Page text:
The Golden Age was the start of comics, beginning way back in the 1930s, when the superhero genre was first created. Everyone knows at least one hero from that time; Superman, Batman, Flash, all the DC mainstays made their first appearances here, but what most people don’t know is that a lot of Marvel characters can also trace their roots back to this era as well. Probably the most famous of all heroes in the Marvel Universe to first appear here was Steve Rogers – a young man who was too sickly to be drafted into the army, he agreed to undergo secret government testing and dousing in ‘vita-rays’ to become America’s first super solider, Captain America. Nazi-butt kicking ensued. Later, he was joined by Bucky, his former photographer turned plucky side-kick. Together even more Nazi butt-kicking ensued.
What’s Good About Them?
I feel like I’m on a home run again with these MUs. Maybe, dare I say it, I’ve bought the bad ones already? Whatever the reason both toys are sculpted well, and while Cap uses the same design as his Secret Wars counterpart, here he’s been scaled down and bulked up a bit more to give a better feeling of being in the ‘top physical condition’ that he’s supposed to be. I also like the skull-cap that he wears. When he first appeared, rather than a cowl this was the look he sported and seeing it here is pure gold-age fanboy bliss! This guy is heads and shoulders better over his other MU brothers.
Alternatively, Bucky stands a little shorter, and his build is lither, which fits in well with the child side –kick schtick: they always seem to be bouncing off something. Bucky’s costume is pure 30’s pulp, with the aviator-esque tunic and swashbuckling boots. He really looks like a character out of time here.
The full range that all other MUs have. Cap and Bucky both have enough flexibility that they’re capable of being put into a variety of poses together (take that however you want). The one drawback to this is that by putting so many joints in the legs and feet, it makes them weaker; especially in Cap’s case with his heavier torso, it can be difficult to stand them properly.
What’s Bad About Them?
While I approve of Cap’s paint job, and especially those muted blues and reds which really harkens back to the page coloring of the 30s and 40s, I wasn’t as impressed with Bucky. Overall, he’s not too bad (why didn’t they do the muted colors with him as well?), but one thing that I’m getting really tired of with these Hasbro toys is the face paints. I understand that the faces are tiny, and it can be difficult to apply color properly, but on a number of my toys there’s a large blot of paint somewhere on the face. With the female characters, its usually the lipstick
, and here with Bucky it’s his mask
: the paint has run down onto his cheek making it look like he just came out of the wrong end of a bar fight. Thankfully , it’s not noticeable from a distance, but I am getting tired of paying prime dollar for factory errors like this.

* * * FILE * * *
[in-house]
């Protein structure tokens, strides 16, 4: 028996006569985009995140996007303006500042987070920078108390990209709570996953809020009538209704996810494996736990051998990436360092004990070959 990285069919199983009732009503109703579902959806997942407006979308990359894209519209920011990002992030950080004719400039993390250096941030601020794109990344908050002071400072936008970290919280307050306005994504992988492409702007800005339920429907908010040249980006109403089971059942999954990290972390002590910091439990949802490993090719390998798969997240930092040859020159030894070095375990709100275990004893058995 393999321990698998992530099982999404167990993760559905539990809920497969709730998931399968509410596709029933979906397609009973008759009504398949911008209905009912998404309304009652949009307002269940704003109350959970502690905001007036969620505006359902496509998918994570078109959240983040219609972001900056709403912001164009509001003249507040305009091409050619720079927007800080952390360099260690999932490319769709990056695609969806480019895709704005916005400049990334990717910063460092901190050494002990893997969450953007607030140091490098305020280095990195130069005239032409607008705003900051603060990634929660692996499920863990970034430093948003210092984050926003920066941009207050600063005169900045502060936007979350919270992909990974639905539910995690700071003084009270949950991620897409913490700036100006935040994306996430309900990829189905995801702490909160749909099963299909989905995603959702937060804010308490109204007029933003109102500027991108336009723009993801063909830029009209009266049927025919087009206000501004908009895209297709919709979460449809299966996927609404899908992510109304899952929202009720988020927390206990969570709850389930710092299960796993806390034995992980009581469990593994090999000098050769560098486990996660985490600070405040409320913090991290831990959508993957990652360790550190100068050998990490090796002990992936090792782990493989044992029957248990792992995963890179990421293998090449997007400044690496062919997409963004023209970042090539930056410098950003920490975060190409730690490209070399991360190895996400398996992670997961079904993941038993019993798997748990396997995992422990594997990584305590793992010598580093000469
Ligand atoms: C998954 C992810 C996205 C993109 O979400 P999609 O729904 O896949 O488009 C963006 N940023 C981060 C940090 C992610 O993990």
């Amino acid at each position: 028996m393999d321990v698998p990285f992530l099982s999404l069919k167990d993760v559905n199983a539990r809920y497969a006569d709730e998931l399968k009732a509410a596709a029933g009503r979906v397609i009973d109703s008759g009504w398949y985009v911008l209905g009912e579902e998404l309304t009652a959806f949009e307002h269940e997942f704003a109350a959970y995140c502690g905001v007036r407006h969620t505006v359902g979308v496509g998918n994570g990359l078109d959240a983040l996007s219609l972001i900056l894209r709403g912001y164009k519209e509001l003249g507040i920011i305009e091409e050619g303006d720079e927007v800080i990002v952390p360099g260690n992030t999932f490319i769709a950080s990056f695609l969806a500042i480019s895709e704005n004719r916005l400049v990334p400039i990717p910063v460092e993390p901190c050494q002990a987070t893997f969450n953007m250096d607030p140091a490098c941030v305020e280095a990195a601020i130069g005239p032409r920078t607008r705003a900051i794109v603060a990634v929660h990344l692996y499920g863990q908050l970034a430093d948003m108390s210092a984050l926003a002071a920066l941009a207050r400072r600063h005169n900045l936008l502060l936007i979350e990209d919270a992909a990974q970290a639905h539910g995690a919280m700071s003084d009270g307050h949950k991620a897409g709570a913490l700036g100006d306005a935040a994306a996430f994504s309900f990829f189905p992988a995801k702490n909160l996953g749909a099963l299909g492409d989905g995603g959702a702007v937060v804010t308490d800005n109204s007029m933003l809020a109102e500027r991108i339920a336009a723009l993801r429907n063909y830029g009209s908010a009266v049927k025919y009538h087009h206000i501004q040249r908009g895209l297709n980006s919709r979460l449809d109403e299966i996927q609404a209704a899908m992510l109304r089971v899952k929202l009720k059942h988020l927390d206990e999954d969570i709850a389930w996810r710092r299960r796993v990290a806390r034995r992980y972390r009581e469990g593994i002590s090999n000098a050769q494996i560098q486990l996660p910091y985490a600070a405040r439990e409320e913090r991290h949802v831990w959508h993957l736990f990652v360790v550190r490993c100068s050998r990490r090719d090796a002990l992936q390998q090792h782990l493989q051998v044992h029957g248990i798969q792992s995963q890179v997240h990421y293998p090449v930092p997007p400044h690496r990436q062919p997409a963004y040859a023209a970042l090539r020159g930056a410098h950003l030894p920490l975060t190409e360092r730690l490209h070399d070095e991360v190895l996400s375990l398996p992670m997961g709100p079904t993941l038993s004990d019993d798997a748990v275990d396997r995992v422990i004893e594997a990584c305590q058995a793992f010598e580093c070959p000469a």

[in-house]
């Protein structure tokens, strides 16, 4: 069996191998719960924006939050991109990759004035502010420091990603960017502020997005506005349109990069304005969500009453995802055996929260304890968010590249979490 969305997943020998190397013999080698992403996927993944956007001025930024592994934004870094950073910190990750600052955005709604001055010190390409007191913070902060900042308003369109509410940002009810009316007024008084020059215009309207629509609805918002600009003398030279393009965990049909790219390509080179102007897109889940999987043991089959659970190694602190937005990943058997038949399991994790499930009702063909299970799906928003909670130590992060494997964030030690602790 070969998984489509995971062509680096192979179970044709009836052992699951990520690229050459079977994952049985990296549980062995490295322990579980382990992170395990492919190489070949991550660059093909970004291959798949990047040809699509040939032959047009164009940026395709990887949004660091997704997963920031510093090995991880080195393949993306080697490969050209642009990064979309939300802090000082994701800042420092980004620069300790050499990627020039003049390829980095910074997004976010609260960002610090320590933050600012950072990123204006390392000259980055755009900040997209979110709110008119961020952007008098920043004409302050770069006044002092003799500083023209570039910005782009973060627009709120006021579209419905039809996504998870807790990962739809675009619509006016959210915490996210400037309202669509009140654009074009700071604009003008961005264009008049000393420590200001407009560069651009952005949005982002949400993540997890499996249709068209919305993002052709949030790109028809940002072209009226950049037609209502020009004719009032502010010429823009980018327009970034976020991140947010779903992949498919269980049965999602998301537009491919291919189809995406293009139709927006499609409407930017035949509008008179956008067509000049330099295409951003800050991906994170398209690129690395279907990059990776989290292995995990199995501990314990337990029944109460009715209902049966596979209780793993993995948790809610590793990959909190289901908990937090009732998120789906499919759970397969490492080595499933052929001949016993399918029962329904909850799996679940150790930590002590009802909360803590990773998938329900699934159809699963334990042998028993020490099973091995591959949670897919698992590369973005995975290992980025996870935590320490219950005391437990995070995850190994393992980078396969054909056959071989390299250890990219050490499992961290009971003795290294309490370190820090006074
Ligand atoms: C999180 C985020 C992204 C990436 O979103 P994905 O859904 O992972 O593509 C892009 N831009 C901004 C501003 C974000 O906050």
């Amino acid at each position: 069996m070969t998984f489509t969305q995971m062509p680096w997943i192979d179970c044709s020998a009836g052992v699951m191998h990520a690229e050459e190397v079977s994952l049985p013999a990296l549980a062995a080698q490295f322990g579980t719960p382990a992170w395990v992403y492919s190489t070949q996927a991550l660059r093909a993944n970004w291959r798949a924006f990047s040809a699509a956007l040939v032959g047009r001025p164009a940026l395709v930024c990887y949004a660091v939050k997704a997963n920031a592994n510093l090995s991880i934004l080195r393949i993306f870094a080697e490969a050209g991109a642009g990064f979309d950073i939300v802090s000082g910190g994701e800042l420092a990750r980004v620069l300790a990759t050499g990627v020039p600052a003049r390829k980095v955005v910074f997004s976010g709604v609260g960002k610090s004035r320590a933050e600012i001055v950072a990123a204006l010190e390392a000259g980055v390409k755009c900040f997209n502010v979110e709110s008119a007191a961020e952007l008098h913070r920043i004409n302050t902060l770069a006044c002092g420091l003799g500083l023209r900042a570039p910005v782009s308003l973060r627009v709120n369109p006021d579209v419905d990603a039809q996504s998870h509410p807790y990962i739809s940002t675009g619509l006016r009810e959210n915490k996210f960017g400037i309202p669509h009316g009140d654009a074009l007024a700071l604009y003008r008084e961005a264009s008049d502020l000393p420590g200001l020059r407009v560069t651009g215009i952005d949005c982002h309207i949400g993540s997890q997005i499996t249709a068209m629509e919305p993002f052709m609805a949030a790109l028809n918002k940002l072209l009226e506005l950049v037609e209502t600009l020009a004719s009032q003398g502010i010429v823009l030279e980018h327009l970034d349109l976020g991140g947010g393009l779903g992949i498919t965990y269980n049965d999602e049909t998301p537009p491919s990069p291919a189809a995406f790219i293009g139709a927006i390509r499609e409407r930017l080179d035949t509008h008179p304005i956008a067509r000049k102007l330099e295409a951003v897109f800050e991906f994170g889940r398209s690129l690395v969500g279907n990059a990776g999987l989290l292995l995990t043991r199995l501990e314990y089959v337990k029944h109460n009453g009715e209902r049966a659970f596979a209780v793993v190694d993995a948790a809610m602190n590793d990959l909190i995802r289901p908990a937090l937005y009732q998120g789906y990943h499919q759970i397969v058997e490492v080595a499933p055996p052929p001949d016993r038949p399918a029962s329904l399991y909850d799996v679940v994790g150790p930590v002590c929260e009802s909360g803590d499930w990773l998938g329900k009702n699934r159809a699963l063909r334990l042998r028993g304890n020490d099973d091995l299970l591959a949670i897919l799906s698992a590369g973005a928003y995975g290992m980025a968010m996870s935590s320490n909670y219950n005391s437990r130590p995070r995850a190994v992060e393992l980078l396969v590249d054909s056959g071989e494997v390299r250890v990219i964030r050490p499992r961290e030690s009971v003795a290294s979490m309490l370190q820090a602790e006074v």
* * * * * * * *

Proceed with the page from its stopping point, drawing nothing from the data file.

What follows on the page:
Aside from the stands and top-secret folders, which I’ve talked about to death
, Captain America comes with his original shield that actually looks like, you know, a shield, and Bucky comes with two Tommy Guns. Cap’s shield is the biggest selling point of this toy for me, it’s the original Kirby design, in scale, and looks fantastic. The best part? There are straps on the back that allow you to fasten it to Cap’s back just like in the comics! All we need now is his motorcycle!
Bucky comes with Tommy Guns, which…I’m a little confused about. I’ll admit that I don’t know a lot about Bucky, but did he ever use these in the comics? And why two? It’s badass, I’ll give it that, but seems a bit excessive. Regardless, they’re sculpted well, with some detail cut into the black plastic. Unfortunately, they’re made of soft plastic so be careful taking them out of the package as you’ll find they bend very easily. And to be fair, he DOES look good holding ONE gun.
With the Captain America movie opening this week, I’m sure toy fans everywhere are clamoring for the movie line toys. As for me? I’ll offer these as an alternative: Cap and Bucky are both good representations of their comic counter-parts, and because they’ve been out for a while, you can find them at cheaper prices in most places. For any Cap fans out there, I’ll recommend these. Take a chance and pick them up if you can, at discount prices how can you go wrong?
FINAL SCORE: Captain America A- Bucky – B+
For the complete Captain America and Bucky picture set, check out their Photobucket Page.
For a very well priced Captain America try Mike's Comics'n'Stuff